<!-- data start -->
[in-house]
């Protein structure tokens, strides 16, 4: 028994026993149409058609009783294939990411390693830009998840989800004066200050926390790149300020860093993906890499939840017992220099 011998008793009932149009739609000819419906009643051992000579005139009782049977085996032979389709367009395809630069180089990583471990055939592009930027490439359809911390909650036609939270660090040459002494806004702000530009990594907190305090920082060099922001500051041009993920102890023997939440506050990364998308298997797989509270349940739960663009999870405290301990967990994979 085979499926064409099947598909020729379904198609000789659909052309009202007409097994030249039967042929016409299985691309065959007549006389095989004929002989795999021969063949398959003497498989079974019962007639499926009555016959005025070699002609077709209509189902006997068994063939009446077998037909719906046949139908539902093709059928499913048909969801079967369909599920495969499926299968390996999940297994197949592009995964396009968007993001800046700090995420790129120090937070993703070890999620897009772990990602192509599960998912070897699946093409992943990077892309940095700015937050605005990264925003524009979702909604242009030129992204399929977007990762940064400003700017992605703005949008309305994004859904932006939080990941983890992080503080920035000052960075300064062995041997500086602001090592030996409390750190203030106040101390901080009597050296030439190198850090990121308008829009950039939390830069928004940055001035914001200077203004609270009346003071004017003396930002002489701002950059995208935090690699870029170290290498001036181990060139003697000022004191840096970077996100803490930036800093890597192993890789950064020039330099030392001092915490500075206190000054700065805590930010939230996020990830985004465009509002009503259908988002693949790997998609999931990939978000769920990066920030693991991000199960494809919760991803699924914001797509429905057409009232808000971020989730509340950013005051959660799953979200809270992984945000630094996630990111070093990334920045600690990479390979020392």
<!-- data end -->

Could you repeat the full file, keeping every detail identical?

[in-house]
């Protein structure tokens, strides 16, 4: 028994026993149409058609009783294939990411390693830009998840989800004066200050926390790149300020860093993906890499939840017992220099 011998008793009932149009739609000819419906009643051992000579005139009782049977085996032979389709367009395809630069180089990583471990055939592009930027490439359809911390909650036609939270660090040459002494806004702000530009990594907190305090920082060099922001500051041009993920102890023997939440506050990364998308298997797989509270349940739960663009999870405290301990967990994979 085979499926064409099947598909020729379904198609000789659909052309009202007409097994030249039967042929016409299985691309065959007549006389095989004929002989795999021969063949398959003497498989079974019962007639499926009555016959005025070699002609077709209509189902006997068994063939009446077998037909719906046949139908539902093709059928499913048909969801079967369909599920495969499926299968390996999940297994197949592009995964396009968007993001800046700090995420790129120090937070993703070890999620897009772990990602192509599960998912070897699946093409992943990077892309940095700015937050605005990264925003524009979702909604242009030129992204399929977007990762940064400003700017992605703005949008309305994004859904932006939080990941983890992080503080920035000052960075300064062995041997500086602001090592030996409390750190203030106040101390901080009597050296030439190198850090990121308008829009950039939390830069928004940055001035914001200077203004609270009346003071004017003396930002002489701002950059995208935090690699870029170290290498001036181990060139003697000022004191840096970077996100803490930036800093890597192993890789950064020039330099030392001092915490500075206190000054700065805590930010939230996020990830985004465009509002009503259908988002693949790997998609999931990939978000769920990066920030693991991000199960494809919760991803699924914001797509429905057409009232808000971020989730509340950013005051959660799953979200809270992984945000630094996630990111070093990334920045600690990479390979020392």